If you download an icon for free, you'll need to give credit to the creator. You can find attribution requirements below:
The format should be “Icon name” by Creator Name, from Noun Project followed by the license type (CCBY3.0). We ask that users hyperlink the Noun Project portion and link to the browse page for the icon. You can use this link https://thenounproject.com/browse/icons/term/title-of-icon/ and change the "title-of-icon" portion to the icon's title. For example, if you use an icon titled "Tree" you will adjust the hyperlink to https://thenounproject.com/browse/icons/term/tree.
If you can’t hyperlink in the medium you’re using the icon, then type out thenounproject.com as the source. This attribution must be listed next to the icon, below the icon, or somewhere on the project, you create to reference the icon properly.
To make it easier, free downloads include a line of text with the creator credit containing the hyperlink. You can copy/paste this text into projects. We also offer a copy button for easy insertion into HTML. You can also find medium-specific credit requirements here.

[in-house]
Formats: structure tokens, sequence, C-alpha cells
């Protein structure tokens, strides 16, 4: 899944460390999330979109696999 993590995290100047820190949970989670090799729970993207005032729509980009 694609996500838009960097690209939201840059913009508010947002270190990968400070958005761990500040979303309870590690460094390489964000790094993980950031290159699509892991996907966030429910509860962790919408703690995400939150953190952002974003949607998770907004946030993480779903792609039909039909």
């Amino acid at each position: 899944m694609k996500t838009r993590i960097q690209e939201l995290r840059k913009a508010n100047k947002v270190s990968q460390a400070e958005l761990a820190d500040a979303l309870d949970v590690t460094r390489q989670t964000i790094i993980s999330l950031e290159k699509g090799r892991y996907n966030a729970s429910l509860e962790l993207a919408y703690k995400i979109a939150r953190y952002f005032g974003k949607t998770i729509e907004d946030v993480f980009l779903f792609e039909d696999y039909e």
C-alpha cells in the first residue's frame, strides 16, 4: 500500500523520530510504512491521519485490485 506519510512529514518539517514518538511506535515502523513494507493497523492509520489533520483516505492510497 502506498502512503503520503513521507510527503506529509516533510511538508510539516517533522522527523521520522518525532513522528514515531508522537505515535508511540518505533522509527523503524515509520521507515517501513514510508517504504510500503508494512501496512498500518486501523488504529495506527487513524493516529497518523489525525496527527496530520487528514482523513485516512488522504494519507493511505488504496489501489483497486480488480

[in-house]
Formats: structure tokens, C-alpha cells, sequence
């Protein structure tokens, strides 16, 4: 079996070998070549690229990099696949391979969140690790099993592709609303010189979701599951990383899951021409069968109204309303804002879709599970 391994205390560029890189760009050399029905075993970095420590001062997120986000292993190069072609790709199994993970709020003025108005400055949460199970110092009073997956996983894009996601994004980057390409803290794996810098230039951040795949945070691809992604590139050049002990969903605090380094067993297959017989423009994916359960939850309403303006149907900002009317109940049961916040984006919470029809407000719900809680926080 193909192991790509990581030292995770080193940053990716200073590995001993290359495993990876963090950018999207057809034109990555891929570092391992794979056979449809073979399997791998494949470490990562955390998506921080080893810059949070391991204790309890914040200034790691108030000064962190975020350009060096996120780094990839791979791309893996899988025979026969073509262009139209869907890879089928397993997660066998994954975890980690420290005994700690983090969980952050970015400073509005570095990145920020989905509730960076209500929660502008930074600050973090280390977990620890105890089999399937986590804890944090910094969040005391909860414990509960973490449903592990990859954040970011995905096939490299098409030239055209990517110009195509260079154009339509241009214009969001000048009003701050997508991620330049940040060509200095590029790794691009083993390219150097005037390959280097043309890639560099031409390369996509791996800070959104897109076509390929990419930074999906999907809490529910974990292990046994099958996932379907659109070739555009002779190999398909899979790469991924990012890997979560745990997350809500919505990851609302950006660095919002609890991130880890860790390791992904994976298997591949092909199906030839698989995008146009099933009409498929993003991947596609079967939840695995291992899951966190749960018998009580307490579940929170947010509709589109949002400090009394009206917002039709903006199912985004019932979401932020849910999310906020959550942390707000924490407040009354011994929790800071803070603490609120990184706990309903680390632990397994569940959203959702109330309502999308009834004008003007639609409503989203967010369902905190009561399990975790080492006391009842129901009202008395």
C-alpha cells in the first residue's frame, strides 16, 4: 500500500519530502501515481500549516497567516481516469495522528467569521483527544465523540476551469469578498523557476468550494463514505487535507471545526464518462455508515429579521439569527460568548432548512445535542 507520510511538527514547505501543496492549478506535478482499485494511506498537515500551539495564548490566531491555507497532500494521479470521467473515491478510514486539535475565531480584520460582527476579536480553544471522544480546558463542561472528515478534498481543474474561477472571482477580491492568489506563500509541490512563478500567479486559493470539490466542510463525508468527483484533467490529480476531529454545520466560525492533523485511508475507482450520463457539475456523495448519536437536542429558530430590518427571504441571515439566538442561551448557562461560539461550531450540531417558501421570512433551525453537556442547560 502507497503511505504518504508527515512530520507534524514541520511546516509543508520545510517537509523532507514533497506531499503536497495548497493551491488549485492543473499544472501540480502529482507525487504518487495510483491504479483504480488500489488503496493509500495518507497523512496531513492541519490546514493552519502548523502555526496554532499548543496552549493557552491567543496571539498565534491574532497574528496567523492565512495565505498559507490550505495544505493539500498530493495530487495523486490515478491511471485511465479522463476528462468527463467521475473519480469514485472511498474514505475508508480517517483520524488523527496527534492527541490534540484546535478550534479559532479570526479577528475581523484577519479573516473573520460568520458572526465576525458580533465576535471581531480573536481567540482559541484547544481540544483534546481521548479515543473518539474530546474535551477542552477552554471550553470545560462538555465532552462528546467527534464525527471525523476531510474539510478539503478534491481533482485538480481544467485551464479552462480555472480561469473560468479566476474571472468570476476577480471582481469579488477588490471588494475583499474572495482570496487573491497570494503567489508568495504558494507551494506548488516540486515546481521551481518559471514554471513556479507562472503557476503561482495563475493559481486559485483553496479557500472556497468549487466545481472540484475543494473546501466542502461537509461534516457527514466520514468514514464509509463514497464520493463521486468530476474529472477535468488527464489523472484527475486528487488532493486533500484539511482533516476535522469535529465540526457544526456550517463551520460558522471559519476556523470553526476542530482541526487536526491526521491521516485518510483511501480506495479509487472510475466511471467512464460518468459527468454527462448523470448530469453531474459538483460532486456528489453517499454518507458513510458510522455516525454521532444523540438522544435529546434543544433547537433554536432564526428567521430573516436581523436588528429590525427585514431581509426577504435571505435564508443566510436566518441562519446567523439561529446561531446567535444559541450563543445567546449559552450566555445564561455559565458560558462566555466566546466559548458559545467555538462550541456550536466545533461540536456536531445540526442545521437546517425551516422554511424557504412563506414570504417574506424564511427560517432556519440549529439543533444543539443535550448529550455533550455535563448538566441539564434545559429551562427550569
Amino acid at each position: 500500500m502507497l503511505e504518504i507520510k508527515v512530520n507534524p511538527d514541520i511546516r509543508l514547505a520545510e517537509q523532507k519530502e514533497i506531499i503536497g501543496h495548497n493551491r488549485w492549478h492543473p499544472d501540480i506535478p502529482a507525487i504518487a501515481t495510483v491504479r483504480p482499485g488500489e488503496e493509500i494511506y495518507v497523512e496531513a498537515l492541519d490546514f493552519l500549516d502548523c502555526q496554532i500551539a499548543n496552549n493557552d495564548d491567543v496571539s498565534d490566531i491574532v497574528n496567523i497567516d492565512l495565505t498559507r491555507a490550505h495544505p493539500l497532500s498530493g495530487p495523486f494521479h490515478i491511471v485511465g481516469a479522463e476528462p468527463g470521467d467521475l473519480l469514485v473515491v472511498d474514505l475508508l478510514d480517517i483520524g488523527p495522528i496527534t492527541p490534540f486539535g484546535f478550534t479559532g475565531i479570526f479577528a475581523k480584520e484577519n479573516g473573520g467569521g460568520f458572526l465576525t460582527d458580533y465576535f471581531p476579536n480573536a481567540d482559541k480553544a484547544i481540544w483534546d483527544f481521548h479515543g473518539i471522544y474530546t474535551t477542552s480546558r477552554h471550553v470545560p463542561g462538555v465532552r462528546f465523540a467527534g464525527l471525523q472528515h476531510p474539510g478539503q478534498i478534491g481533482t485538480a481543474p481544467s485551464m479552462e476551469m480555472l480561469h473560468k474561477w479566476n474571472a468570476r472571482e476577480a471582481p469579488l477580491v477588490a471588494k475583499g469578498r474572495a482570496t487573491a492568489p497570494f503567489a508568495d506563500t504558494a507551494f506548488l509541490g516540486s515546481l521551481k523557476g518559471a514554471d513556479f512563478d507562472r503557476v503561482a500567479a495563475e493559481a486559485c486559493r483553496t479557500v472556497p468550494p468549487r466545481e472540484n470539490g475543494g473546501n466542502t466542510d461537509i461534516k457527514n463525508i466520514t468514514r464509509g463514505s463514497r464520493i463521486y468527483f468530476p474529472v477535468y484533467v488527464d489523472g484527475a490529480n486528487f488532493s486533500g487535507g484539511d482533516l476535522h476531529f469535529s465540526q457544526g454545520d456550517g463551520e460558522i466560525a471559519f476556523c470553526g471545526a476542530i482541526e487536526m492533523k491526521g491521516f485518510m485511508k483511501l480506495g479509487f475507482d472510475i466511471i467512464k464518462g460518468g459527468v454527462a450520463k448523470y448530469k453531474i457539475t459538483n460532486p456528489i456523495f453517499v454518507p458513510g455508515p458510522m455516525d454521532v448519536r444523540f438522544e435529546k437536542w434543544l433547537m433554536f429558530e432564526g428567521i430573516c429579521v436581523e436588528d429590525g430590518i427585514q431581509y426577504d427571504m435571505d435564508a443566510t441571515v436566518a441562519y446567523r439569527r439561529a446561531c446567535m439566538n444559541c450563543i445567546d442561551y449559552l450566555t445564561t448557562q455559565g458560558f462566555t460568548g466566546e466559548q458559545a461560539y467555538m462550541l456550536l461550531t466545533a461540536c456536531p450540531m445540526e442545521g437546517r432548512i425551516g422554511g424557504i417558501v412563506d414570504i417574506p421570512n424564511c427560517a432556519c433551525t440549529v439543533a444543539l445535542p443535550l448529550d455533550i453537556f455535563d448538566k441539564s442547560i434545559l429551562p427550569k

Example 1: “Tree” icon by Edward Boatman from Noun Project CC BY 3.0
Example 2: “Tree” icon by Edward Boatman, from thenounproject.com CC BY 3.0
"...free downloads include a line of text with the creator credit."
Where is this?
Oh, I see... it is part of the SVG. It would be superhelpful if you put the text on the download page. I am sure different workflows abound, but I like to rename the SVG as soon as it is downloaded. If the download page had a string I could copy and then paste onto the filename that would be so choice.
Yes, with free downloads (whether it's SVG or PNG) the files include embedded credit lines. Thanks for the feedback James!
Including credit text in the SVG file itself renders the icon essentially useless. I'm more than happy to credit authors, but I can't use the icons when the sizes all messed up because there's text in the bottom corner.
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